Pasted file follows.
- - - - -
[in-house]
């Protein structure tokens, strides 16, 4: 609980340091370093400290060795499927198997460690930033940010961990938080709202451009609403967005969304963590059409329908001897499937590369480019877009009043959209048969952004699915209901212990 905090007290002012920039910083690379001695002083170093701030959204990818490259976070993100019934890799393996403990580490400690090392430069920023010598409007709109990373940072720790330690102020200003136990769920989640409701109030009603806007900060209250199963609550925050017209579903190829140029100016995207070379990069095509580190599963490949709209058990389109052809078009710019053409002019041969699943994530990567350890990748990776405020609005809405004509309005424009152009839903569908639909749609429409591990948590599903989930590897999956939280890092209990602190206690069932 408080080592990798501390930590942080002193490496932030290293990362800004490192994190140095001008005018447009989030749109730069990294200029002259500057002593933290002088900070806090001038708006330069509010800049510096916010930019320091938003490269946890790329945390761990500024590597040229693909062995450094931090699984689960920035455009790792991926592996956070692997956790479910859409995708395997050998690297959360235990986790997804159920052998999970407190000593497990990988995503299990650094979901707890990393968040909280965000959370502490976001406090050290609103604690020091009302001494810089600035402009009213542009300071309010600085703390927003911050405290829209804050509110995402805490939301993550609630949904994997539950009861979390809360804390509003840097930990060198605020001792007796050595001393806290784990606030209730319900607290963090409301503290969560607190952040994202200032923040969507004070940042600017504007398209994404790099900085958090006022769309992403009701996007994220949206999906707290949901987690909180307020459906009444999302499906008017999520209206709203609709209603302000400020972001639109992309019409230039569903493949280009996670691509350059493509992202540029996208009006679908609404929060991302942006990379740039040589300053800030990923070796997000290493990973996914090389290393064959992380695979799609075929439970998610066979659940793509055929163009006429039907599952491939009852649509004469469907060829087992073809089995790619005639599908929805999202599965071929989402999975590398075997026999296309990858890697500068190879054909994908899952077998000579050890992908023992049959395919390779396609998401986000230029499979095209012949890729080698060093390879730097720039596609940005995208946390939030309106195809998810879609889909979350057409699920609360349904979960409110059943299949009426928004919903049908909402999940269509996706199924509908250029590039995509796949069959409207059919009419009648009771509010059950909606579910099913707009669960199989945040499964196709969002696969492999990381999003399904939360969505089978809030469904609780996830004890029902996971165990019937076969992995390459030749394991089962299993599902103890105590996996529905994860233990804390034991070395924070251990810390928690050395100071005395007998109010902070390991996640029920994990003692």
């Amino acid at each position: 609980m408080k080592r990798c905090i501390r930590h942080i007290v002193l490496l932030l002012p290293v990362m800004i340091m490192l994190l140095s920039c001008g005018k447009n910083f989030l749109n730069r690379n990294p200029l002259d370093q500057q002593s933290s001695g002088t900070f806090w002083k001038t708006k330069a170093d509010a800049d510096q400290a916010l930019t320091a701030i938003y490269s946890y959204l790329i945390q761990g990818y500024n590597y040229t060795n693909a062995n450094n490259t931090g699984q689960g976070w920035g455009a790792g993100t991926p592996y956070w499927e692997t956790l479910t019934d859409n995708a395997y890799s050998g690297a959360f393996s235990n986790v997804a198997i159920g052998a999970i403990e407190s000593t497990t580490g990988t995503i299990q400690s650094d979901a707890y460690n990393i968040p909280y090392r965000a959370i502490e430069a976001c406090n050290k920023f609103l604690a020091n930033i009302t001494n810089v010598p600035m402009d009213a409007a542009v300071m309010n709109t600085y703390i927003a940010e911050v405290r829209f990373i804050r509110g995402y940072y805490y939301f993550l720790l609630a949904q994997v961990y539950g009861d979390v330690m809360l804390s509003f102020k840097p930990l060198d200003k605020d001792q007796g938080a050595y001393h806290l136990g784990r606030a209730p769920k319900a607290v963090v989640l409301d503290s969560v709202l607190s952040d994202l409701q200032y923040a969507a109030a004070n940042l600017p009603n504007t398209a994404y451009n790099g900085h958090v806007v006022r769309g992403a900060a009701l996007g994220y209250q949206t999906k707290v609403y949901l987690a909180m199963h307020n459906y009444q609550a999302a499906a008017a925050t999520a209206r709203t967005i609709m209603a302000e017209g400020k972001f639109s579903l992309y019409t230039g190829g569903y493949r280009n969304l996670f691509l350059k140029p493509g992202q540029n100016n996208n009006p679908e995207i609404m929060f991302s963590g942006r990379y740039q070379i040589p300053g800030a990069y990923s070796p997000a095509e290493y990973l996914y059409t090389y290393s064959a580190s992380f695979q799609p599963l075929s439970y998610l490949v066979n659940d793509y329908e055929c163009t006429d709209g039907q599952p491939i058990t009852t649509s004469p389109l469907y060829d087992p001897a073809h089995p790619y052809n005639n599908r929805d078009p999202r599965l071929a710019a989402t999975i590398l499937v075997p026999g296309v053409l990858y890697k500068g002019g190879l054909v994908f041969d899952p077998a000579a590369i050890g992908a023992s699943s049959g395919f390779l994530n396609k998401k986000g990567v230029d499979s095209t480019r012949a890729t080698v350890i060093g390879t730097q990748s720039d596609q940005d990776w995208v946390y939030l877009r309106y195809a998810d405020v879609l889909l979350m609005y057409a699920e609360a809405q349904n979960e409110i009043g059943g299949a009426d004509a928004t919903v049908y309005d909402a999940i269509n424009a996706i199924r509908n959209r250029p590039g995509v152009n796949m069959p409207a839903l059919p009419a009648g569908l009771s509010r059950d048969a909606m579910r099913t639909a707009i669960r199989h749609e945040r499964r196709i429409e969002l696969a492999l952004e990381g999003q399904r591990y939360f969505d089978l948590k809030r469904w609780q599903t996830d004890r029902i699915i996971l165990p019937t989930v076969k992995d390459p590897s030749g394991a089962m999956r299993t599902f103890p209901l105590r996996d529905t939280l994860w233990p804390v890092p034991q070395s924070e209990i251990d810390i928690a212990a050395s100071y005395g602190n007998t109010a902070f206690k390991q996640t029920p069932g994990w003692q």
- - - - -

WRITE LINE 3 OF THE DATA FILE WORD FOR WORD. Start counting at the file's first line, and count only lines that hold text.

């Amino acid at each position: 609980m408080k080592r990798c905090i501390r930590h942080i007290v002193l490496l932030l002012p290293v990362m800004i340091m490192l994190l140095s920039c001008g005018k447009n910083f989030l749109n730069r690379n990294p200029l002259d370093q500057q002593s933290s001695g002088t900070f806090w002083k001038t708006k330069a170093d509010a800049d510096q400290a916010l930019t320091a701030i938003y490269s946890y959204l790329i945390q761990g990818y500024n590597y040229t060795n693909a062995n450094n490259t931090g699984q689960g976070w920035g455009a790792g993100t991926p592996y956070w499927e692997t956790l479910t019934d859409n995708a395997y890799s050998g690297a959360f393996s235990n986790v997804a198997i159920g052998a999970i403990e407190s000593t497990t580490g990988t995503i299990q400690s650094d979901a707890y460690n990393i968040p909280y090392r965000a959370i502490e430069a976001c406090n050290k920023f609103l604690a020091n930033i009302t001494n810089v010598p600035m402009d009213a409007a542009v300071m309010n709109t600085y703390i927003a940010e911050v405290r829209f990373i804050r509110g995402y940072y805490y939301f993550l720790l609630a949904q994997v961990y539950g009861d979390v330690m809360l804390s509003f102020k840097p930990l060198d200003k605020d001792q007796g938080a050595y001393h806290l136990g784990r606030a209730p769920k319900a607290v963090v989640l409301d503290s969560v709202l607190s952040d994202l409701q200032y923040a969507a109030a004070n940042l600017p009603n504007t398209a994404y451009n790099g900085h958090v806007v006022r769309g992403a900060a009701l996007g994220y209250q949206t999906k707290v609403y949901l987690a909180m199963h307020n459906y009444q609550a999302a499906a008017a925050t999520a209206r709203t967005i609709m209603a302000e017209g400020k972001f639109s579903l992309y019409t230039g190829g569903y493949r280009n969304l996670f691509l350059k140029p493509g992202q540029n100016n996208n009006p679908e995207i609404m929060f991302s963590g942006r990379y740039q070379i040589p300053g800030a990069y990923s070796p997000a095509e290493y990973l996914y059409t090389y290393s064959a580190s992380f695979q799609p599963l075929s439970y998610l490949v066979n659940d793509y329908e055929c163009t006429d709209g039907q599952p491939i058990t009852t649509s004469p389109l469907y060829d087992p001897a073809h089995p790619y052809n005639n599908r929805d078009p999202r599965l071929a710019a989402t999975i590398l499937v075997p026999g296309v053409l990858y890697k500068g002019g190879l054909v994908f041969d899952p077998a000579a590369i050890g992908a023992s699943s049959g395919f390779l994530n396609k998401k986000g990567v230029d499979s095209t480019r012949a890729t080698v350890i060093g390879t730097q990748s720039d596609q940005d990776w995208v946390y939030l877009r309106y195809a998810d405020v879609l889909l979350m609005y057409a699920e609360a809405q349904n979960e409110i009043g059943g299949a009426d004509a928004t919903v049908y309005d909402a999940i269509n424009a996706i199924r509908n959209r250029p590039g995509v152009n796949m069959p409207a839903l059919p009419a009648g569908l009771s509010r059950d048969a909606m579910r099913t639909a707009i669960r199989h749609e945040r499964r196709i429409e969002l696969a492999l952004e990381g999003q399904r591990y939360f969505d089978l948590k809030r469904w609780q599903t996830d004890r029902i699915i996971l165990p019937t989930v076969k992995d390459p590897s030749g394991a089962m999956r299993t599902f103890p209901l105590r996996d529905t939280l994860w233990p804390v890092p034991q070395s924070e209990i251990d810390i928690a212990a050395s100071y005395g602190n007998t109010a902070f206690k390991q996640t029920p069932g994990w003692q």